Having to Say No at Work
Rosa works in a large hospital. She is a nurse assistant. Rosa has many co-workers at the hospital. She works with doctors, nurses, laboratory technicians, and housekeeping staff. All of these people, and more, make up the hospital’s health care team. They all work together to deliver the best possible care to the patients staying in the hospital.
As a CNA, Rosa has many job duties. She is responsible for helping patients feel comfortable and safe while they are in the hospital. She helps them to get dressed, to clean themselves, and to use the bathroom. Sometimes she repositions, or helps to move, patients so that they feel more comfortable. One thing that Rosa cannot do as a nurse assistant, however, is administer medications. That task needs to be done by a licensed nurse or doctor.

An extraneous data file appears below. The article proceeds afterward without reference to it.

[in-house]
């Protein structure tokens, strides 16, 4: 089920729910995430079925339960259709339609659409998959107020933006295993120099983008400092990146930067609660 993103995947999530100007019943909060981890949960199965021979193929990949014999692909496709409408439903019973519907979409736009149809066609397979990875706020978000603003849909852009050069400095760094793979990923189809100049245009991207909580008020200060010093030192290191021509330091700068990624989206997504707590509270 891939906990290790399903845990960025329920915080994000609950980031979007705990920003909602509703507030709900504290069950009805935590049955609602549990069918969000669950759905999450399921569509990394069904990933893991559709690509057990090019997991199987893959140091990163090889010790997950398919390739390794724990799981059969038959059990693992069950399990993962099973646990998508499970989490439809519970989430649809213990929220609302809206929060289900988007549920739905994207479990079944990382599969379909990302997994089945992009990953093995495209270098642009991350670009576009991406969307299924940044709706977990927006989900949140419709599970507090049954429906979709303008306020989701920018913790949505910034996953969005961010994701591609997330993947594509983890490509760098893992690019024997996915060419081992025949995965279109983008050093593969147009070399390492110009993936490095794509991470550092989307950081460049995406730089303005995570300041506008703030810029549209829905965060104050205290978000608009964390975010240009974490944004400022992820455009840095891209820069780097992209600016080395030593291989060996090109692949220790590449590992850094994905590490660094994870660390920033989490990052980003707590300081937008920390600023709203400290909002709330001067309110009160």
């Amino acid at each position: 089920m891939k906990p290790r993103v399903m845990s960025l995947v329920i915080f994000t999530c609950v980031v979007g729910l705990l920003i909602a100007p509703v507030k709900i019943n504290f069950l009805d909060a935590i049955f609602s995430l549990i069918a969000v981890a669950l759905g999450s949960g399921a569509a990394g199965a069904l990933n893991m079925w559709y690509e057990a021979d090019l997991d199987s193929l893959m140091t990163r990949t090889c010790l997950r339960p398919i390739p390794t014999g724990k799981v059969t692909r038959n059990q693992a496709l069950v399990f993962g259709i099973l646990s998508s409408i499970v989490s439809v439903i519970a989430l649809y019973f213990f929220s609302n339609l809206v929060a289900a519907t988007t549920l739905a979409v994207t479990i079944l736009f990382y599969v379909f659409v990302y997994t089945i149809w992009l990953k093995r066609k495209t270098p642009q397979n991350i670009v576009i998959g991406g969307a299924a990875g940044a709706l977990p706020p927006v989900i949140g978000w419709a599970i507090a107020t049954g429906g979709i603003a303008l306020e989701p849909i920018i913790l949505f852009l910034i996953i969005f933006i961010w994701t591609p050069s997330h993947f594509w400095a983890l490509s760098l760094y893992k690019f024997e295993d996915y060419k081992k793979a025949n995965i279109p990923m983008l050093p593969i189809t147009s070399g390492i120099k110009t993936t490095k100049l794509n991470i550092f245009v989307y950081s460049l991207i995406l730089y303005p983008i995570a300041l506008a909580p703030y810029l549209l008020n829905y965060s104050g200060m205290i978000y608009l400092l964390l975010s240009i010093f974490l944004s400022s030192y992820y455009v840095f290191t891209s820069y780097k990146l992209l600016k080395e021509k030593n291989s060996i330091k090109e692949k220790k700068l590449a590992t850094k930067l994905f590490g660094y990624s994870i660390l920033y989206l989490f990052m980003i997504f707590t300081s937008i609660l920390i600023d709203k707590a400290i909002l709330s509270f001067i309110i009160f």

One very busy Saturday, Rosa is at work caring for her patients. One of the registered nurses (RNs) on duty asks Rosa if she can give some pain medication to a patient who recently had back surgery. Rosa wants to be a helpful part of the health care team, but she knows that as a CNA she is not allowed to administer medication. She says to the RN, “I’m sorry. I want to help, but administering medication is outside of my scope of practice as a nurse assistant. Is there anything else that I could do to help?”
The RN thanks Rosa for reminding her that administering medication is not within the normal scope of practice for nurse assistants. She asks Rosa to go and check on the patient who is having back pain and to assure him that a nurse or doctor will be in to see him soon.